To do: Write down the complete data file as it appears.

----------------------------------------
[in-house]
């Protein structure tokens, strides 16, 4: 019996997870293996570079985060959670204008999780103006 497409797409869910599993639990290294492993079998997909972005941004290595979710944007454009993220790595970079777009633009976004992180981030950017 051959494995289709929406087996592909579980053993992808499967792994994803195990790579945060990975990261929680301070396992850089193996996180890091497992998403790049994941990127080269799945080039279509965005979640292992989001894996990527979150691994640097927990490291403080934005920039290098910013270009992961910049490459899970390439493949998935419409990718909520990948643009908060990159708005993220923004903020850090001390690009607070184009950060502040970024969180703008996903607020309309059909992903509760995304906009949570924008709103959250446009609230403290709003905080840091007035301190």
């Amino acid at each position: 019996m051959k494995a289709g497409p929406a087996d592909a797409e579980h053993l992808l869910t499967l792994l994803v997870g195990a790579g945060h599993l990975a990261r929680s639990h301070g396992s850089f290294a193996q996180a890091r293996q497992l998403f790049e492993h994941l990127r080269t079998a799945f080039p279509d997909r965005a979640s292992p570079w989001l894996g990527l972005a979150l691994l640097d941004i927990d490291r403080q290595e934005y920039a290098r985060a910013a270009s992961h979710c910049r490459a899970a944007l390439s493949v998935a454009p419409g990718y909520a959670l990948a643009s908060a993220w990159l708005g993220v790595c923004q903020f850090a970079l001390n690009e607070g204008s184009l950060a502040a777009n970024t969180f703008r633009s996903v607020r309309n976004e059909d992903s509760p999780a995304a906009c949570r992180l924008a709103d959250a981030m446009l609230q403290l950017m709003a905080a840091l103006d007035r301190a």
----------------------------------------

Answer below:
[in-house]
């Protein structure tokens, strides 16, 4: 019996997870293996570079985060959670204008999780103006 497409797409869910599993639990290294492993079998997909972005941004290595979710944007454009993220790595970079777009633009976004992180981030950017 051959494995289709929406087996592909579980053993992808499967792994994803195990790579945060990975990261929680301070396992850089193996996180890091497992998403790049994941990127080269799945080039279509965005979640292992989001894996990527979150691994640097927990490291403080934005920039290098910013270009992961910049490459899970390439493949998935419409990718909520990948643009908060990159708005993220923004903020850090001390690009607070184009950060502040970024969180703008996903607020309309059909992903509760995304906009949570924008709103959250446009609230403290709003905080840091007035301190």
């Amino acid at each position: 019996m051959k494995a289709g497409p929406a087996d592909a797409e579980h053993l992808l869910t499967l792994l994803v997870g195990a790579g945060h599993l990975a990261r929680s639990h301070g396992s850089f290294a193996q996180a890091r293996q497992l998403f790049e492993h994941l990127r080269t079998a799945f080039p279509d997909r965005a979640s292992p570079w989001l894996g990527l972005a979150l691994l640097d941004i927990d490291r403080q290595e934005y920039a290098r985060a910013a270009s992961h979710c910049r490459a899970a944007l390439s493949v998935a454009p419409g990718y909520a959670l990948a643009s908060a993220w990159l708005g993220v790595c923004q903020f850090a970079l001390n690009e607070g204008s184009l950060a502040a777009n970024t969180f703008r633009s996903v607020r309309n976004e059909d992903s509760p999780a995304a906009c949570r992180l924008a709103d959250a981030m446009l609230q403290l950017m709003a905080a840091l103006d007035r301190a």